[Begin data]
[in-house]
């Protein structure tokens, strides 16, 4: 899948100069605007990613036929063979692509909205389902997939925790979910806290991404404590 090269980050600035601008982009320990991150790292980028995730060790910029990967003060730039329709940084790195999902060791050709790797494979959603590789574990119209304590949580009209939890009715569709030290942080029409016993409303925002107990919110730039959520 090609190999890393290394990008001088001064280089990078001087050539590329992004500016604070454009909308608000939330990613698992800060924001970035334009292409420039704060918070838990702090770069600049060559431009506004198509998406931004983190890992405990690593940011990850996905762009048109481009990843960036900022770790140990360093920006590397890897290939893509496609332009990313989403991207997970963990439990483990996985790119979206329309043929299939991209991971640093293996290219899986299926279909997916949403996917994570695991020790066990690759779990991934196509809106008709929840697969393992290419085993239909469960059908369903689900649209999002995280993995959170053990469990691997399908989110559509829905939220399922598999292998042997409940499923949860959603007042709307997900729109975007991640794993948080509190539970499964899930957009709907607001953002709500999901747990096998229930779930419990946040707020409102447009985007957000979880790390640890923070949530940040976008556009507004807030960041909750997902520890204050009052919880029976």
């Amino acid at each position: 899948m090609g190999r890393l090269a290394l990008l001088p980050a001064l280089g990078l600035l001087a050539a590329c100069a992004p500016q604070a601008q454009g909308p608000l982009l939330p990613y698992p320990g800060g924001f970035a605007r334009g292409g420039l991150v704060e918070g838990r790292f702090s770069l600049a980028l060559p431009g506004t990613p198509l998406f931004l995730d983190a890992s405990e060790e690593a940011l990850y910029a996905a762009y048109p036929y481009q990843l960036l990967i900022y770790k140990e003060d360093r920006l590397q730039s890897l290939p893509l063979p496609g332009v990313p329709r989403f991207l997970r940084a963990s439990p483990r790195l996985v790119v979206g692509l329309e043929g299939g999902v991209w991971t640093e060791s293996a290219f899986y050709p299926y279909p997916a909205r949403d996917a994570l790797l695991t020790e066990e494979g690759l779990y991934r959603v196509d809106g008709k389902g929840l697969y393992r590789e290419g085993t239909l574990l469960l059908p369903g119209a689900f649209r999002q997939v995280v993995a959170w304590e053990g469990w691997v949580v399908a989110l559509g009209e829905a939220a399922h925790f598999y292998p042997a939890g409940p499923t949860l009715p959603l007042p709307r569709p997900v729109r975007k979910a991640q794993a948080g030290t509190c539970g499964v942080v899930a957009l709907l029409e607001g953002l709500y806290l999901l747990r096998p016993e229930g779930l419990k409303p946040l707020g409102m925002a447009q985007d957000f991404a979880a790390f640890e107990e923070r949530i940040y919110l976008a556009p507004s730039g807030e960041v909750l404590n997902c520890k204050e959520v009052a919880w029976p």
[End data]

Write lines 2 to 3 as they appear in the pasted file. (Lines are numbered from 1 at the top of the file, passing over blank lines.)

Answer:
């Protein structure tokens, strides 16, 4: 899948100069605007990613036929063979692509909205389902997939925790979910806290991404404590 090269980050600035601008982009320990991150790292980028995730060790910029990967003060730039329709940084790195999902060791050709790797494979959603590789574990119209304590949580009209939890009715569709030290942080029409016993409303925002107990919110730039959520 090609190999890393290394990008001088001064280089990078001087050539590329992004500016604070454009909308608000939330990613698992800060924001970035334009292409420039704060918070838990702090770069600049060559431009506004198509998406931004983190890992405990690593940011990850996905762009048109481009990843960036900022770790140990360093920006590397890897290939893509496609332009990313989403991207997970963990439990483990996985790119979206329309043929299939991209991971640093293996290219899986299926279909997916949403996917994570695991020790066990690759779990991934196509809106008709929840697969393992290419085993239909469960059908369903689900649209999002995280993995959170053990469990691997399908989110559509829905939220399922598999292998042997409940499923949860959603007042709307997900729109975007991640794993948080509190539970499964899930957009709907607001953002709500999901747990096998229930779930419990946040707020409102447009985007957000979880790390640890923070949530940040976008556009507004807030960041909750997902520890204050009052919880029976």
């Amino acid at each position: 899948m090609g190999r890393l090269a290394l990008l001088p980050a001064l280089g990078l600035l001087a050539a590329c100069a992004p500016q604070a601008q454009g909308p608000l982009l939330p990613y698992p320990g800060g924001f970035a605007r334009g292409g420039l991150v704060e918070g838990r790292f702090s770069l600049a980028l060559p431009g506004t990613p198509l998406f931004l995730d983190a890992s405990e060790e690593a940011l990850y910029a996905a762009y048109p036929y481009q990843l960036l990967i900022y770790k140990e003060d360093r920006l590397q730039s890897l290939p893509l063979p496609g332009v990313p329709r989403f991207l997970r940084a963990s439990p483990r790195l996985v790119v979206g692509l329309e043929g299939g999902v991209w991971t640093e060791s293996a290219f899986y050709p299926y279909p997916a909205r949403d996917a994570l790797l695991t020790e066990e494979g690759l779990y991934r959603v196509d809106g008709k389902g929840l697969y393992r590789e290419g085993t239909l574990l469960l059908p369903g119209a689900f649209r999002q997939v995280v993995a959170w304590e053990g469990w691997v949580v399908a989110l559509g009209e829905a939220a399922h925790f598999y292998p042997a939890g409940p499923t949860l009715p959603l007042p709307r569709p997900v729109r975007k979910a991640q794993a948080g030290t509190c539970g499964v942080v899930a957009l709907l029409e607001g953002l709500y806290l999901l747990r096998p016993e229930g779930l419990k409303p946040l707020g409102m925002a447009q985007d957000f991404a979880a790390f640890e107990e923070r949530i940040y919110l976008a556009p507004s730039g807030e960041v909750l404590n997902c520890k204050e959520v009052a919880w029976p």